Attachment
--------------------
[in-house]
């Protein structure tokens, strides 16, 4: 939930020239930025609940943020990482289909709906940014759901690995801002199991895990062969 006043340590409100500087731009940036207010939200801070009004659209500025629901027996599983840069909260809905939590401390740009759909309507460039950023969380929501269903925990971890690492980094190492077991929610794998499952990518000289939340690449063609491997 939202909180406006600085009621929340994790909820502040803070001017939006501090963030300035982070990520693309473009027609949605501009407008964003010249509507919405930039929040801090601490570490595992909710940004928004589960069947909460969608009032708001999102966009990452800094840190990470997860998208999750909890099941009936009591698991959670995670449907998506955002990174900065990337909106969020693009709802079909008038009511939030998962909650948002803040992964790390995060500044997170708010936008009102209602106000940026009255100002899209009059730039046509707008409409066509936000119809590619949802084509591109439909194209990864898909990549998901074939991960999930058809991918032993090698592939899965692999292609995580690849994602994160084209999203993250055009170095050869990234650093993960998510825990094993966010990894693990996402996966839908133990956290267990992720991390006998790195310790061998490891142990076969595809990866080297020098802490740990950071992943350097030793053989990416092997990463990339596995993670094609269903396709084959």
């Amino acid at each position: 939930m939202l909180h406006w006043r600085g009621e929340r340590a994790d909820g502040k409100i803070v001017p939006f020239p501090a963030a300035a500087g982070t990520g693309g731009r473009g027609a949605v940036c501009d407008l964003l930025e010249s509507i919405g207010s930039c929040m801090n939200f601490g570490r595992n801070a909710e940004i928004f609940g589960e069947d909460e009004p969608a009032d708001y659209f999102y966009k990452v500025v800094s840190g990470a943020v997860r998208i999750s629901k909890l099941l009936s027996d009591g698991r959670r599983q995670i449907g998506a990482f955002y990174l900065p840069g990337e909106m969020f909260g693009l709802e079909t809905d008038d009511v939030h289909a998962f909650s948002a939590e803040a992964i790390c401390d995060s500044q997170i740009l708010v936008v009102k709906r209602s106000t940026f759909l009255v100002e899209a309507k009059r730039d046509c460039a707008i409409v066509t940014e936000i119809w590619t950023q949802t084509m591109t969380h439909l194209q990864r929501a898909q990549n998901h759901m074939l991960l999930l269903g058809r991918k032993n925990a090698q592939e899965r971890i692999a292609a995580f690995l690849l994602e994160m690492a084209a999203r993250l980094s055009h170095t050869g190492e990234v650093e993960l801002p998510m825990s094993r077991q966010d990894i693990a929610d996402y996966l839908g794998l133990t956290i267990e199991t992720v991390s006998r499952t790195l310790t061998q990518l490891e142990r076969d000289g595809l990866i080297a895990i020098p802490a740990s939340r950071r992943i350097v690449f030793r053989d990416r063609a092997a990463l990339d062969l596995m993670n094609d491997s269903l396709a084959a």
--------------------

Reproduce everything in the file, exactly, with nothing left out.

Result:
[in-house]
């Protein structure tokens, strides 16, 4: 939930020239930025609940943020990482289909709906940014759901690995801002199991895990062969 006043340590409100500087731009940036207010939200801070009004659209500025629901027996599983840069909260809905939590401390740009759909309507460039950023969380929501269903925990971890690492980094190492077991929610794998499952990518000289939340690449063609491997 939202909180406006600085009621929340994790909820502040803070001017939006501090963030300035982070990520693309473009027609949605501009407008964003010249509507919405930039929040801090601490570490595992909710940004928004589960069947909460969608009032708001999102966009990452800094840190990470997860998208999750909890099941009936009591698991959670995670449907998506955002990174900065990337909106969020693009709802079909008038009511939030998962909650948002803040992964790390995060500044997170708010936008009102209602106000940026009255100002899209009059730039046509707008409409066509936000119809590619949802084509591109439909194209990864898909990549998901074939991960999930058809991918032993090698592939899965692999292609995580690849994602994160084209999203993250055009170095050869990234650093993960998510825990094993966010990894693990996402996966839908133990956290267990992720991390006998790195310790061998490891142990076969595809990866080297020098802490740990950071992943350097030793053989990416092997990463990339596995993670094609269903396709084959």
């Amino acid at each position: 939930m939202l909180h406006w006043r600085g009621e929340r340590a994790d909820g502040k409100i803070v001017p939006f020239p501090a963030a300035a500087g982070t990520g693309g731009r473009g027609a949605v940036c501009d407008l964003l930025e010249s509507i919405g207010s930039c929040m801090n939200f601490g570490r595992n801070a909710e940004i928004f609940g589960e069947d909460e009004p969608a009032d708001y659209f999102y966009k990452v500025v800094s840190g990470a943020v997860r998208i999750s629901k909890l099941l009936s027996d009591g698991r959670r599983q995670i449907g998506a990482f955002y990174l900065p840069g990337e909106m969020f909260g693009l709802e079909t809905d008038d009511v939030h289909a998962f909650s948002a939590e803040a992964i790390c401390d995060s500044q997170i740009l708010v936008v009102k709906r209602s106000t940026f759909l009255v100002e899209a309507k009059r730039d046509c460039a707008i409409v066509t940014e936000i119809w590619t950023q949802t084509m591109t969380h439909l194209q990864r929501a898909q990549n998901h759901m074939l991960l999930l269903g058809r991918k032993n925990a090698q592939e899965r971890i692999a292609a995580f690995l690849l994602e994160m690492a084209a999203r993250l980094s055009h170095t050869g190492e990234v650093e993960l801002p998510m825990s094993r077991q966010d990894i693990a929610d996402y996966l839908g794998l133990t956290i267990e199991t992720v991390s006998r499952t790195l310790t061998q990518l490891e142990r076969d000289g595809l990866i080297a895990i020098p802490a740990s939340r950071r992943i350097v690449f030793r053989d990416r063609a092997a990463l990339d062969l596995m993670n094609d491997s269903l396709a084959a």